THE WINTER CRUSHED the East Coast of the US. So let us crush your dreams of spring with a gentle reminder: Hurricane season is right around the corner. And the hurricanes that will slam into the Atlantic seaboard in just a couple of months are already glints in the eyes of storms-yet-to-be-born in Africa.
The Atlantic hurricane season officially kicks off in June, but it starts over the Sahara. In the Sudanese highlands—the same place the Nile begins—sun-heated air bubbles upward and condenses into mushroom-shaped thunderheads thousands of miles high. At the same time, enormous waves of air in the upper atmosphere push those storms west, toward the Atlantic. Most of these tempests will die on the coast. But some get second lives—as tropical storms or hurricanes. That turns out to be an important connection if you’re trying to predict hurricanes. New research shows that the temperature of clouds in those African storms could help meteorologists figure out which will mutate into coast-and-island-pummeling monsters on the other side of the ocean.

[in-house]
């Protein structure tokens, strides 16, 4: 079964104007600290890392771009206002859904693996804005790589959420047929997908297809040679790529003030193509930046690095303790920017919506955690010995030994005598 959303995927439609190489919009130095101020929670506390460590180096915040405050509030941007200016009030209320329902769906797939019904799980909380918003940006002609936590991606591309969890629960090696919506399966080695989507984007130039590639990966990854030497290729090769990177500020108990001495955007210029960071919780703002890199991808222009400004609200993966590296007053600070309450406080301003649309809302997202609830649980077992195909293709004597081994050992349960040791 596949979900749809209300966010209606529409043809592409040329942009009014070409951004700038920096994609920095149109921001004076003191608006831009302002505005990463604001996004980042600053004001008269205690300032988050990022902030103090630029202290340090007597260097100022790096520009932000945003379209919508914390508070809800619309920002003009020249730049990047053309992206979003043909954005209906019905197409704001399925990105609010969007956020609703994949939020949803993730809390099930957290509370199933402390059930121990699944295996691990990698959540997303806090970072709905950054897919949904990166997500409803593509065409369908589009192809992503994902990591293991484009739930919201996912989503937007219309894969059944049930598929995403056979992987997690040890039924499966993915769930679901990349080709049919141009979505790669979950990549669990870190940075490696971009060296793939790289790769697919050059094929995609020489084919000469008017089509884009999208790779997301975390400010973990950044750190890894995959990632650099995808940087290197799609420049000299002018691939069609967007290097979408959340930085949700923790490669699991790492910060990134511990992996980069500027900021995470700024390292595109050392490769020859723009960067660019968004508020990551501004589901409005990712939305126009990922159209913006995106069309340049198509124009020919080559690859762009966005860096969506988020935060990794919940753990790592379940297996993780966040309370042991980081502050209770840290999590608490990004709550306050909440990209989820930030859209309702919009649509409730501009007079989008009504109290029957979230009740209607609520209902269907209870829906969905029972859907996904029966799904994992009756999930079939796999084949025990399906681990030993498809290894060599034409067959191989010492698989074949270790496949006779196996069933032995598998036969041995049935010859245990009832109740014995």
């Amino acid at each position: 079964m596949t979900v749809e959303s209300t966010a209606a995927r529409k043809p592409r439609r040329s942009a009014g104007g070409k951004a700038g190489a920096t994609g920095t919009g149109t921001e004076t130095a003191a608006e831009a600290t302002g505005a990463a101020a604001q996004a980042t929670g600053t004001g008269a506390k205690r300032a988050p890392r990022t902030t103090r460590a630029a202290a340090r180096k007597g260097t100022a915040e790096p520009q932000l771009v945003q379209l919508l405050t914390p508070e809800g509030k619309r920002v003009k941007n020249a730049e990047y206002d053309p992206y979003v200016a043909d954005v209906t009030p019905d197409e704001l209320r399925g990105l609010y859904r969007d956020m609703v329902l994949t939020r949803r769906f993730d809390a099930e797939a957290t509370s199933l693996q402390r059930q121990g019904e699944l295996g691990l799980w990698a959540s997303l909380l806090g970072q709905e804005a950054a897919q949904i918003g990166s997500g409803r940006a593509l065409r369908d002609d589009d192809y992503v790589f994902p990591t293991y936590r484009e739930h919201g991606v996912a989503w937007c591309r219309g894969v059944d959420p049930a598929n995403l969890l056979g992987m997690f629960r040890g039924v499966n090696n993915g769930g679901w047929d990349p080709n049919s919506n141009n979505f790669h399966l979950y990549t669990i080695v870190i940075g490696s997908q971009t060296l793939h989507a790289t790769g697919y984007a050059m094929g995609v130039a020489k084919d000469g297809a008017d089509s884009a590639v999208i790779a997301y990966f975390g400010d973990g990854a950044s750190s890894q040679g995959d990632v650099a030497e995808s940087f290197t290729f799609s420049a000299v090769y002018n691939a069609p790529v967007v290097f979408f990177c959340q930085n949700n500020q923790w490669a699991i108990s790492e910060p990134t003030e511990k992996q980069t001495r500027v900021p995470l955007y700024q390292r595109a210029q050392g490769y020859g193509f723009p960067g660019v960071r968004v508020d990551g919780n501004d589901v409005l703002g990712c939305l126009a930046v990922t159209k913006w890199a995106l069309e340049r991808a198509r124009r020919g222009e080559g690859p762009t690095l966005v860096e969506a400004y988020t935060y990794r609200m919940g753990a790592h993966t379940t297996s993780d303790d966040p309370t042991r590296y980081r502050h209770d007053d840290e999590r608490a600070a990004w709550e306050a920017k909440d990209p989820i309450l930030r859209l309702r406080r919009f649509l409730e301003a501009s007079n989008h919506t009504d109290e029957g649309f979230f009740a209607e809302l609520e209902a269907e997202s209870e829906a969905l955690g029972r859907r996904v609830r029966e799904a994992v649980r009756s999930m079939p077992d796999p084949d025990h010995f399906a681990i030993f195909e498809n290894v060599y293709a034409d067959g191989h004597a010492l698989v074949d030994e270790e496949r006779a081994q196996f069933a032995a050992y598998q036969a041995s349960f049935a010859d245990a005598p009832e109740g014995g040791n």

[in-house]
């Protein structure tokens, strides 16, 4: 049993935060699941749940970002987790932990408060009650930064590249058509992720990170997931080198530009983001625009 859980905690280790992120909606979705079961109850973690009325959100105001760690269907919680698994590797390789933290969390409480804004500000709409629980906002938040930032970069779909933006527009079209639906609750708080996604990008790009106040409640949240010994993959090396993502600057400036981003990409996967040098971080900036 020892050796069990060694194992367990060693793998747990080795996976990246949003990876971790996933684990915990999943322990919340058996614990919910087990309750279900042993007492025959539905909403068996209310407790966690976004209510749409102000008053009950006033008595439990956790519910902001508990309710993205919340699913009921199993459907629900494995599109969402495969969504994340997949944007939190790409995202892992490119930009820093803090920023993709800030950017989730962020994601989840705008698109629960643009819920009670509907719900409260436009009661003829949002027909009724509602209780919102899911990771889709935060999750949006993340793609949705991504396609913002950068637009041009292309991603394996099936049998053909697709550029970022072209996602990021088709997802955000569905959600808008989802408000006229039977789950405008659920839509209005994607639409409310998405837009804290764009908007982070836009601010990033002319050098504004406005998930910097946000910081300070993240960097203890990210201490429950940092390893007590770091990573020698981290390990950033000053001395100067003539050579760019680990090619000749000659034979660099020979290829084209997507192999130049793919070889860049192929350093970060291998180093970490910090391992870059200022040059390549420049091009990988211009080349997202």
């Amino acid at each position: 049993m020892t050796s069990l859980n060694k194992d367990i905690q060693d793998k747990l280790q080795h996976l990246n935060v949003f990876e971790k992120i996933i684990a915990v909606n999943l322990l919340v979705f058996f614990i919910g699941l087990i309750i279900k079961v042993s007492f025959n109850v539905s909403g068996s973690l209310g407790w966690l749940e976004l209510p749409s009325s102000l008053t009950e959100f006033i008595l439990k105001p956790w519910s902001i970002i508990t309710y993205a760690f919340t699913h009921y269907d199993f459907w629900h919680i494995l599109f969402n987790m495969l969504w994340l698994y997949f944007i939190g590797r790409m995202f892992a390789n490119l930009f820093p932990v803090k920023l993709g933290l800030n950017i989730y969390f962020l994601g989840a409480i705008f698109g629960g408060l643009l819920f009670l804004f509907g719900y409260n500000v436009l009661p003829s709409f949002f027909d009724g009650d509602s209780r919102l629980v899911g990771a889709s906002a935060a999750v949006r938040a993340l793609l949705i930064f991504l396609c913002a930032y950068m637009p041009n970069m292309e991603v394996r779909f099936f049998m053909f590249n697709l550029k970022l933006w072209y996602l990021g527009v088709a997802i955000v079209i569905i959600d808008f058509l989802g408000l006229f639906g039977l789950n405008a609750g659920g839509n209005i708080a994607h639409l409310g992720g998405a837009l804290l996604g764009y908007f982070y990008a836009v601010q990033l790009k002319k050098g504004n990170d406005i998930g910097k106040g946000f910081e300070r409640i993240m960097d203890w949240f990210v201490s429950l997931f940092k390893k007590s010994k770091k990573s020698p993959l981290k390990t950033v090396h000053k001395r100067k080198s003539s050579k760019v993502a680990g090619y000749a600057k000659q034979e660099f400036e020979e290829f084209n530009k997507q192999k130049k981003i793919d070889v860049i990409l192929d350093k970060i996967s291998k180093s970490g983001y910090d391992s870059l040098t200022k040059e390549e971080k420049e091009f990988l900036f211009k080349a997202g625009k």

While these tall clouds are growing out of the high desert, a massive, oscillating atmospheric pattern called the Africa Easterly Wave is settling in thousands of feet above. It’s a vast, sine wave-shaped air flow that carries weather across the Sahara, east to west. When those Sudanese thunderstorms rise, they get caught up in the flow, off to drench Africa’s west coast. And there they stop; the Atlantic Ocean is cold, and thunderstorms thrive on heat.
But the Africa Easterly Wave persists, and sometimes so does the energy that used to be a thunderstorm. “And when the wave reaches the central part of the Atlantic basin, then some of the thunderstorms will start to develop again,” says Robert Rogers, a meteorologist with NOAA’s Atlantic Oceanographic and Meteorological Laboratory. Out in the mid-Atlantic, the water is warmer, the air more humid, and the wind stronger. And the Africa Easterly Wave’s undulations spin all those conditions into a nice cyclonic spiral.